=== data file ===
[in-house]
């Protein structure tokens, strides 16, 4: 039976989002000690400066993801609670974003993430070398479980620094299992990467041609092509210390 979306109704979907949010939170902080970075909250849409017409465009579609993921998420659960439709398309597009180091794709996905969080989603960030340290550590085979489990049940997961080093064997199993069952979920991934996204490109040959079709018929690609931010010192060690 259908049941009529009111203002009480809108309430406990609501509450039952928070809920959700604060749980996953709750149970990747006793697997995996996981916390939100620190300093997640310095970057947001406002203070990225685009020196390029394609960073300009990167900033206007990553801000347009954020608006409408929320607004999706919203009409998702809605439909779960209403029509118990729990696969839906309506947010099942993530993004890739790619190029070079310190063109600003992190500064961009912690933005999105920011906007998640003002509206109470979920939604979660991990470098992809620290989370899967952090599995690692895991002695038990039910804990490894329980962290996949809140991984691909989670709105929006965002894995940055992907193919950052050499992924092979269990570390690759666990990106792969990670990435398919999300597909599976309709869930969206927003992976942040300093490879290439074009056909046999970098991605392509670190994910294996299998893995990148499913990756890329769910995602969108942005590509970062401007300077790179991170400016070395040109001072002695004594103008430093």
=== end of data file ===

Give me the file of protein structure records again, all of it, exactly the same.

[in-house]
């Protein structure tokens, strides 16, 4: 039976989002000690400066993801609670974003993430070398479980620094299992990467041609092509210390 979306109704979907949010939170902080970075909250849409017409465009579609993921998420659960439709398309597009180091794709996905969080989603960030340290550590085979489990049940997961080093064997199993069952979920991934996204490109040959079709018929690609931010010192060690 259908049941009529009111203002009480809108309430406990609501509450039952928070809920959700604060749980996953709750149970990747006793697997995996996981916390939100620190300093997640310095970057947001406002203070990225685009020196390029394609960073300009990167900033206007990553801000347009954020608006409408929320607004999706919203009409998702809605439909779960209403029509118990729990696969839906309506947010099942993530993004890739790619190029070079310190063109600003992190500064961009912690933005999105920011906007998640003002509206109470979920939604979660991990470098992809620290989370899967952090599995690692895991002695038990039910804990490894329980962290996949809140991984691909989670709105929006965002894995940055992907193919950052050499992924092979269990570390690759666990990106792969990670990435398919999300597909599976309709869930969206927003992976942040300093490879290439074009056909046999970098991605392509670190994910294996299998893995990148499913990756890329769910995602969108942005590509970062401007300077790179991170400016070395040109001072002695004594103008430093």